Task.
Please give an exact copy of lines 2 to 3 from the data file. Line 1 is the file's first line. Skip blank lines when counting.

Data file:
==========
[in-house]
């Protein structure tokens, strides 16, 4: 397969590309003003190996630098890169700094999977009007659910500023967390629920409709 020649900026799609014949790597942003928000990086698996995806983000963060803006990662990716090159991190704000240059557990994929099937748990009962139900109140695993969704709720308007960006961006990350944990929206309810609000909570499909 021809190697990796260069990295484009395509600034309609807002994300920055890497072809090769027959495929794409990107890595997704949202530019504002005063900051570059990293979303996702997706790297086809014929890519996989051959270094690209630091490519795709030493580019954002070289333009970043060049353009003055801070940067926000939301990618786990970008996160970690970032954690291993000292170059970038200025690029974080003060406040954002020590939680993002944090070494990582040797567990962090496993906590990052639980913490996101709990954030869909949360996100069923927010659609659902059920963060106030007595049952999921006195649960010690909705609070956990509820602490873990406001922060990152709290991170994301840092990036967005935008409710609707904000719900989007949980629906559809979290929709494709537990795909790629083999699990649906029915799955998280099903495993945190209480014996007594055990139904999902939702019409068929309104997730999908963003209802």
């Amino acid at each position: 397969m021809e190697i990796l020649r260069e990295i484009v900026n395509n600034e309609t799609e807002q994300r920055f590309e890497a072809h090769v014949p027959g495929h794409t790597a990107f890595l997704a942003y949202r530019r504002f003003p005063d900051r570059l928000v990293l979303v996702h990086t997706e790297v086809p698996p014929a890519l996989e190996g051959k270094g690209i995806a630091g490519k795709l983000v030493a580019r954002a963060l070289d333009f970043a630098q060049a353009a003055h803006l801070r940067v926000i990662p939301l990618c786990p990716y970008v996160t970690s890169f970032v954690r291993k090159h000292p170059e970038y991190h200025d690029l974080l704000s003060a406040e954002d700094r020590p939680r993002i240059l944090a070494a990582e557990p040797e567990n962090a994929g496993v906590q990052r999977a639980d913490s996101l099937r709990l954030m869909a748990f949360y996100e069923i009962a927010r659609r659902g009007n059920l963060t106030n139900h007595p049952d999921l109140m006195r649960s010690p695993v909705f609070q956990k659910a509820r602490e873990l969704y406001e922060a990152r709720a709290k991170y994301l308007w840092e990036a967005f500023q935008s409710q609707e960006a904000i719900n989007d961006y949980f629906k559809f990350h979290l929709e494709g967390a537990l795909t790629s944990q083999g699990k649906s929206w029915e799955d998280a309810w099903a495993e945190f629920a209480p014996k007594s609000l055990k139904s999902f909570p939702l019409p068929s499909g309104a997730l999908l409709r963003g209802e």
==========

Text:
């Protein structure tokens, strides 16, 4: 397969590309003003190996630098890169700094999977009007659910500023967390629920409709 020649900026799609014949790597942003928000990086698996995806983000963060803006990662990716090159991190704000240059557990994929099937748990009962139900109140695993969704709720308007960006961006990350944990929206309810609000909570499909 021809190697990796260069990295484009395509600034309609807002994300920055890497072809090769027959495929794409990107890595997704949202530019504002005063900051570059990293979303996702997706790297086809014929890519996989051959270094690209630091490519795709030493580019954002070289333009970043060049353009003055801070940067926000939301990618786990970008996160970690970032954690291993000292170059970038200025690029974080003060406040954002020590939680993002944090070494990582040797567990962090496993906590990052639980913490996101709990954030869909949360996100069923927010659609659902059920963060106030007595049952999921006195649960010690909705609070956990509820602490873990406001922060990152709290991170994301840092990036967005935008409710609707904000719900989007949980629906559809979290929709494709537990795909790629083999699990649906029915799955998280099903495993945190209480014996007594055990139904999902939702019409068929309104997730999908963003209802």
């Amino acid at each position: 397969m021809e190697i990796l020649r260069e990295i484009v900026n395509n600034e309609t799609e807002q994300r920055f590309e890497a072809h090769v014949p027959g495929h794409t790597a990107f890595l997704a942003y949202r530019r504002f003003p005063d900051r570059l928000v990293l979303v996702h990086t997706e790297v086809p698996p014929a890519l996989e190996g051959k270094g690209i995806a630091g490519k795709l983000v030493a580019r954002a963060l070289d333009f970043a630098q060049a353009a003055h803006l801070r940067v926000i990662p939301l990618c786990p990716y970008v996160t970690s890169f970032v954690r291993k090159h000292p170059e970038y991190h200025d690029l974080l704000s003060a406040e954002d700094r020590p939680r993002i240059l944090a070494a990582e557990p040797e567990n962090a994929g496993v906590q990052r999977a639980d913490s996101l099937r709990l954030m869909a748990f949360y996100e069923i009962a927010r659609r659902g009007n059920l963060t106030n139900h007595p049952d999921l109140m006195r649960s010690p695993v909705f609070q956990k659910a509820r602490e873990l969704y406001e922060a990152r709720a709290k991170y994301l308007w840092e990036a967005f500023q935008s409710q609707e960006a904000i719900n989007d961006y949980f629906k559809f990350h979290l929709e494709g967390a537990l795909t790629s944990q083999g699990k649906s929206w029915e799955d998280a309810w099903a495993e945190f629920a209480p014996k007594s609000l055990k139904s999902f909570p939702l019409p068929s499909g309104a997730l999908l409709r963003g209802e």